On Wednesday, the Pentagon revealed its plans to position American troops, tanks and other armored vehicles full-time along NATO’s eastern borders to deter so-called "Russian aggression," in what would be the first such deployment since the end of the Cold War.
“The new gear includes 250 tanks, Bradley Fighting Vehicles and Paladin self-propelled howitzers as well as more than 1,700 additional wheeled vehicles and trucks,” according to The Wall Street Journal report.
The White House approved the “broad contours” of the plan, designed to start in February 2017, when it signed off on the $3.4 billion European Reassurance Initiative budget last month, leaving the specifics to the Pentagon.
Congress still has to sign off on the request.
“By no means, are we passive observers,” Grushko said in an interview with Russia-24 news channel.
“There will be an asymmetrical response, which will be highly efficient, not extremely expensive and calibrated in accordance with Russia’s understanding of the extent of the military threat,” he added.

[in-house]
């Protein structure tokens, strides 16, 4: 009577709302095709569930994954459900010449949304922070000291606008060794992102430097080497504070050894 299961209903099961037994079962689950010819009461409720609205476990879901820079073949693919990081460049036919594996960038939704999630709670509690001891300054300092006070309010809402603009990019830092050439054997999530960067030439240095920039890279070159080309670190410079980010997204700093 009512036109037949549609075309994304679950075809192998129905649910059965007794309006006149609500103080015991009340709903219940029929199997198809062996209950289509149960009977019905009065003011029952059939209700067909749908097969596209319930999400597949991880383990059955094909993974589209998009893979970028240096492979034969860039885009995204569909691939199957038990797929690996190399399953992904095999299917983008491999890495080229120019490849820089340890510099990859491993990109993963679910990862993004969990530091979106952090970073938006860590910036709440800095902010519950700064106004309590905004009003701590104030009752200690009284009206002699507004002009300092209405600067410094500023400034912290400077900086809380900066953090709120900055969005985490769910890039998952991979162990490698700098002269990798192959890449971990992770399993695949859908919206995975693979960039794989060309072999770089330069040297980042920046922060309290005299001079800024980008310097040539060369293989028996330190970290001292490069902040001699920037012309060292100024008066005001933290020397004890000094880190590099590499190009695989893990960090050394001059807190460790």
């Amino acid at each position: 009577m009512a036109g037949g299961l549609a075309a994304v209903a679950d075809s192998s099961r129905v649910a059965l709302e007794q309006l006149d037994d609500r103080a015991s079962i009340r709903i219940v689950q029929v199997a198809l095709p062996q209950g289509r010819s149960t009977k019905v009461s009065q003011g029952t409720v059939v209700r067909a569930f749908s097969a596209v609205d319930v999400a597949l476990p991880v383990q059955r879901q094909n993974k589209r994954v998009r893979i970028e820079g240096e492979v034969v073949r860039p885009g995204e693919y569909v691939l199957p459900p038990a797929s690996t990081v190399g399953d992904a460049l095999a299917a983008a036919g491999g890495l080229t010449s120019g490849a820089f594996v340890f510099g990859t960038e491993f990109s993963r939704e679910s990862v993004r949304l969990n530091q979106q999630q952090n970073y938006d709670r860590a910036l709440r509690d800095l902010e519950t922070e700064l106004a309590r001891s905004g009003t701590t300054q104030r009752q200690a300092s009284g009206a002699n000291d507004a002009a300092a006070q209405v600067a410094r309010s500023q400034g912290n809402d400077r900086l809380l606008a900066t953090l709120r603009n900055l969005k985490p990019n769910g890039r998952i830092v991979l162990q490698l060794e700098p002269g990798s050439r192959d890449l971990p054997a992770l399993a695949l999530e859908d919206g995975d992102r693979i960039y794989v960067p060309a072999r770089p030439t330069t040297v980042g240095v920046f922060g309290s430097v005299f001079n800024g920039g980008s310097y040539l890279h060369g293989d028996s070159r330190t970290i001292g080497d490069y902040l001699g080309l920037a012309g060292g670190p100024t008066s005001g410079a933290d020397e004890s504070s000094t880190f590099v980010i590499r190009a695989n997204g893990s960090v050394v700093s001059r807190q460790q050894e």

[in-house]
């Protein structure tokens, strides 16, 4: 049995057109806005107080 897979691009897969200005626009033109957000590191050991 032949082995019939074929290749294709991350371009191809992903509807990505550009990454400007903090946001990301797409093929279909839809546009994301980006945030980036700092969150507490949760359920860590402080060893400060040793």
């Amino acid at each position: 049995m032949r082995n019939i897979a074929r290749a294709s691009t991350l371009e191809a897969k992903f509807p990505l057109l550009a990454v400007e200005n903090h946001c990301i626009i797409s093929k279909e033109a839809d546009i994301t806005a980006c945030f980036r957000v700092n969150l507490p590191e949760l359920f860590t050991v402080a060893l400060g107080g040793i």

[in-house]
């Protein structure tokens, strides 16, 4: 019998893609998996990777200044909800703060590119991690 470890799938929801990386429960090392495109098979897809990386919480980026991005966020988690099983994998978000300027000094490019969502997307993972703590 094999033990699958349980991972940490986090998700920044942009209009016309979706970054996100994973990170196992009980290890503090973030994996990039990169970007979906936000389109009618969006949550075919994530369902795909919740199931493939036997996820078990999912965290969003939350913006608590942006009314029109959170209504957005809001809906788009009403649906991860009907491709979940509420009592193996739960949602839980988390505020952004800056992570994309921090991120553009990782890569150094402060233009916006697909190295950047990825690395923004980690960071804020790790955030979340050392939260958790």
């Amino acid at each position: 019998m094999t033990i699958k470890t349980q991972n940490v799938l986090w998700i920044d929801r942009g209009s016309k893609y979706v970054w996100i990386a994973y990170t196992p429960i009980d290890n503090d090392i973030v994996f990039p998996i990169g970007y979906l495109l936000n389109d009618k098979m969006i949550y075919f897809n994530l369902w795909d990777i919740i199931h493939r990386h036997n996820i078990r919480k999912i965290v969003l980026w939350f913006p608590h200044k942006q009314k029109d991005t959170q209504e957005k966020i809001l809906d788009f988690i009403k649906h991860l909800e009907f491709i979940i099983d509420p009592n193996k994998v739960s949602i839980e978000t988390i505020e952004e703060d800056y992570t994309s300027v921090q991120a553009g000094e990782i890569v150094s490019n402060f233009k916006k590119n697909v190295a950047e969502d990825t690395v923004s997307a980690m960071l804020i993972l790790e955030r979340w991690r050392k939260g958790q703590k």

Grushko noted that NATO is already sounding the alarm over Russia’s strengthening of its potential on the so-called “anti-access/area denial” capabilities, which now cover the Kaliningrad region, Black Sea and Kola Peninsula in the far northwest of Russia and over Russia’s defensive measures of its air group in Syria after Turkey downed its jet in Syria.
Russia’s envoy has also addressed reports of Air Force Gen. Philip M. Breedlove’s suggestion to resume surveillance flights of U-2 jets over Europe, presumably on the borders of the Baltic states.
Grushko has not ruled out that such jets could be used over regions bordering Russia, however said that he sees undertones of propaganda in the reports rather than a real threat.
“It seems to me that these [reports on the potential resumption of flights by US reconnaissance planes] are nothing more than another propaganda volley, but made with a certain intent,” he said.
“Reconnaissance aircraft will not fly over Russia,” he stated.